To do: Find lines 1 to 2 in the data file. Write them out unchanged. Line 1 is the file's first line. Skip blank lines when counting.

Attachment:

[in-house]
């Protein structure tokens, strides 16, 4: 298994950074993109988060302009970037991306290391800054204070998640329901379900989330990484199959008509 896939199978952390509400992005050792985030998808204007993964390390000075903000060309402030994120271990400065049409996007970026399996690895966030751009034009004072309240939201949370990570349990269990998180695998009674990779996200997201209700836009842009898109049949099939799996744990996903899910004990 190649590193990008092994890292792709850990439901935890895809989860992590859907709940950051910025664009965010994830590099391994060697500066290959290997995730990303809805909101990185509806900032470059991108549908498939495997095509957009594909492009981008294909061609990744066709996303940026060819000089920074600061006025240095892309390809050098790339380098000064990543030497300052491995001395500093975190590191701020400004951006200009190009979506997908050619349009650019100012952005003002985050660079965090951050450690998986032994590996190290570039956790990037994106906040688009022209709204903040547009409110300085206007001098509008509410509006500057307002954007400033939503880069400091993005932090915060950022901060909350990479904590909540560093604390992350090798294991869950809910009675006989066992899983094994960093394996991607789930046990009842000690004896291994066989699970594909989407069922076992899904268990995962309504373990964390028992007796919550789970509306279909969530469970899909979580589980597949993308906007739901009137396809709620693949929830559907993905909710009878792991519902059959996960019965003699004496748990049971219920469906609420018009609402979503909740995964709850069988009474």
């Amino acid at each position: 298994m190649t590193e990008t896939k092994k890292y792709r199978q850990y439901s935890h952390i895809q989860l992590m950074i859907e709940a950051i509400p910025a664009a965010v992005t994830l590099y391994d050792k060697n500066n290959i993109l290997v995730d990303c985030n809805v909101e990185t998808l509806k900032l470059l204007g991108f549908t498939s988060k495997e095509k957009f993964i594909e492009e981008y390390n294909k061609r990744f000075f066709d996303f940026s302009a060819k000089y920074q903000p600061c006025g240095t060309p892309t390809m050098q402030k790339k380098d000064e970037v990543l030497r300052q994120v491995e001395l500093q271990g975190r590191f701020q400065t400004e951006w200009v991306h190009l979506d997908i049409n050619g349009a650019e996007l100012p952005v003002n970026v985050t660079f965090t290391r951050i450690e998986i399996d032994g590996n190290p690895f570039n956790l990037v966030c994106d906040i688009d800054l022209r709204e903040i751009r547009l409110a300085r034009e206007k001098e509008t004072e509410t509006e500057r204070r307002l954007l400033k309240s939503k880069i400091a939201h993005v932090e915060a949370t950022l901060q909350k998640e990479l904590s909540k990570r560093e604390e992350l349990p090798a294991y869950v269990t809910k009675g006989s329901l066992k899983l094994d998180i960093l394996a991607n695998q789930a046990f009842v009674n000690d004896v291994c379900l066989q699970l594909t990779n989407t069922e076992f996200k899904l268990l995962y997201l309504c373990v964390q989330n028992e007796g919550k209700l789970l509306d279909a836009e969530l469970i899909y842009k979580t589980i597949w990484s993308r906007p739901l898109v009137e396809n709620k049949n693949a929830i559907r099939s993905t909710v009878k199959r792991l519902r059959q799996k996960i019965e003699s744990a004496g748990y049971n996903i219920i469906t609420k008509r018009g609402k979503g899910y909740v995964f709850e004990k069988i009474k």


[in-house]
């Protein structure tokens, strides 16, 4: 298994950074993109988060302009970037991306290391800054204070998640329901379900989330990484199959008509 896939199978952390509400992005050792985030998808204007993964390390000075903000060309402030994120271990400065049409996007970026399996690895966030751009034009004072309240939201949370990570349990269990998180695998009674990779996200997201209700836009842009898109049949099939799996744990996903899910004990 190649590193990008092994890292792709850990439901935890895809989860992590859907709940950051910025664009965010994830590099391994060697500066290959290997995730990303809805909101990185509806900032470059991108549908498939495997095509957009594909492009981008294909061609990744066709996303940026060819000089920074600061006025240095892309390809050098790339380098000064990543030497300052491995001395500093975190590191701020400004951006200009190009979506997908050619349009650019100012952005003002985050660079965090951050450690998986032994590996190290570039956790990037994106906040688009022209709204903040547009409110300085206007001098509008509410509006500057307002954007400033939503880069400091993005932090915060950022901060909350990479904590909540560093604390992350090798294991869950809910009675006989066992899983094994960093394996991607789930046990009842000690004896291994066989699970594909989407069922076992899904268990995962309504373990964390028992007796919550789970509306279909969530469970899909979580589980597949993308906007739901009137396809709620693949929830559907993905909710009878792991519902059959996960019965003699004496748990049971219920469906609420018009609402979503909740995964709850069988009474």